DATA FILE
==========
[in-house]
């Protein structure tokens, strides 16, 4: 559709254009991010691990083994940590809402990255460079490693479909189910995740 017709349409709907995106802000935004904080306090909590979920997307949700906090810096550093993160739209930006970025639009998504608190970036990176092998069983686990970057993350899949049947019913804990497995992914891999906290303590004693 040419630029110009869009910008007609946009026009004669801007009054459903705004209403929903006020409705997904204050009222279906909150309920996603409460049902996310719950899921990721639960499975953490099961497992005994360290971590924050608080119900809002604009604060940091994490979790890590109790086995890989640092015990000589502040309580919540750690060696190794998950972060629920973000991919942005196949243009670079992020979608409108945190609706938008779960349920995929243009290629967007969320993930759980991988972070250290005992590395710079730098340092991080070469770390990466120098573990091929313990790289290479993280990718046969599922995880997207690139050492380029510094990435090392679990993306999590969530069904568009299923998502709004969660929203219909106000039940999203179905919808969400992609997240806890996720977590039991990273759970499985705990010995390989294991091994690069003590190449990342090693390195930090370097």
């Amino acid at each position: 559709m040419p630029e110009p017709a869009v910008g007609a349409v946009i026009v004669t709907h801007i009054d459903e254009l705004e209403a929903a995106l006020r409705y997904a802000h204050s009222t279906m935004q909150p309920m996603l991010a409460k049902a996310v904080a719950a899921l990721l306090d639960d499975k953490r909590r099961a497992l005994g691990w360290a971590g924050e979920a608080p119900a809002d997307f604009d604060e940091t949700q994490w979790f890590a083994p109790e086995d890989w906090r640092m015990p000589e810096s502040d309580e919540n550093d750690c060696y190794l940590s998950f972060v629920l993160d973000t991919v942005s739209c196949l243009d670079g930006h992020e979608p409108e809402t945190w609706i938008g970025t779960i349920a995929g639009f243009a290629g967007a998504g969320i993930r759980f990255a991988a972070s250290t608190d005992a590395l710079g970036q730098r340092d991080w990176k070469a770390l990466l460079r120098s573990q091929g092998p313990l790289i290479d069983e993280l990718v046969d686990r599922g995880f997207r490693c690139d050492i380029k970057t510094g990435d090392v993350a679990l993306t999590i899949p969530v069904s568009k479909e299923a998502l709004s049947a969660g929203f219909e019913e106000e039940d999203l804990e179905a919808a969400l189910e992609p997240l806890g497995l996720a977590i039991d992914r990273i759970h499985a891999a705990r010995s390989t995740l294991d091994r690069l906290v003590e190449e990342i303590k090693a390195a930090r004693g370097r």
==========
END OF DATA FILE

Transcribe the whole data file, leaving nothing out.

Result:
[in-house]
């Protein structure tokens, strides 16, 4: 559709254009991010691990083994940590809402990255460079490693479909189910995740 017709349409709907995106802000935004904080306090909590979920997307949700906090810096550093993160739209930006970025639009998504608190970036990176092998069983686990970057993350899949049947019913804990497995992914891999906290303590004693 040419630029110009869009910008007609946009026009004669801007009054459903705004209403929903006020409705997904204050009222279906909150309920996603409460049902996310719950899921990721639960499975953490099961497992005994360290971590924050608080119900809002604009604060940091994490979790890590109790086995890989640092015990000589502040309580919540750690060696190794998950972060629920973000991919942005196949243009670079992020979608409108945190609706938008779960349920995929243009290629967007969320993930759980991988972070250290005992590395710079730098340092991080070469770390990466120098573990091929313990790289290479993280990718046969599922995880997207690139050492380029510094990435090392679990993306999590969530069904568009299923998502709004969660929203219909106000039940999203179905919808969400992609997240806890996720977590039991990273759970499985705990010995390989294991091994690069003590190449990342090693390195930090370097």
């Amino acid at each position: 559709m040419p630029e110009p017709a869009v910008g007609a349409v946009i026009v004669t709907h801007i009054d459903e254009l705004e209403a929903a995106l006020r409705y997904a802000h204050s009222t279906m935004q909150p309920m996603l991010a409460k049902a996310v904080a719950a899921l990721l306090d639960d499975k953490r909590r099961a497992l005994g691990w360290a971590g924050e979920a608080p119900a809002d997307f604009d604060e940091t949700q994490w979790f890590a083994p109790e086995d890989w906090r640092m015990p000589e810096s502040d309580e919540n550093d750690c060696y190794l940590s998950f972060v629920l993160d973000t991919v942005s739209c196949l243009d670079g930006h992020e979608p409108e809402t945190w609706i938008g970025t779960i349920a995929g639009f243009a290629g967007a998504g969320i993930r759980f990255a991988a972070s250290t608190d005992a590395l710079g970036q730098r340092d991080w990176k070469a770390l990466l460079r120098s573990q091929g092998p313990l790289i290479d069983e993280l990718v046969d686990r599922g995880f997207r490693c690139d050492i380029k970057t510094g990435d090392v993350a679990l993306t999590i899949p969530v069904s568009k479909e299923a998502l709004s049947a969660g929203f219909e019913e106000e039940d999203l804990e179905a919808a969400l189910e992609p997240l806890g497995l996720a977590i039991d992914r990273i759970h499985a891999a705990r010995s390989t995740l294991d091994r690069l906290v003590e190449e990342i303590k090693a390195a930090r004693g370097r």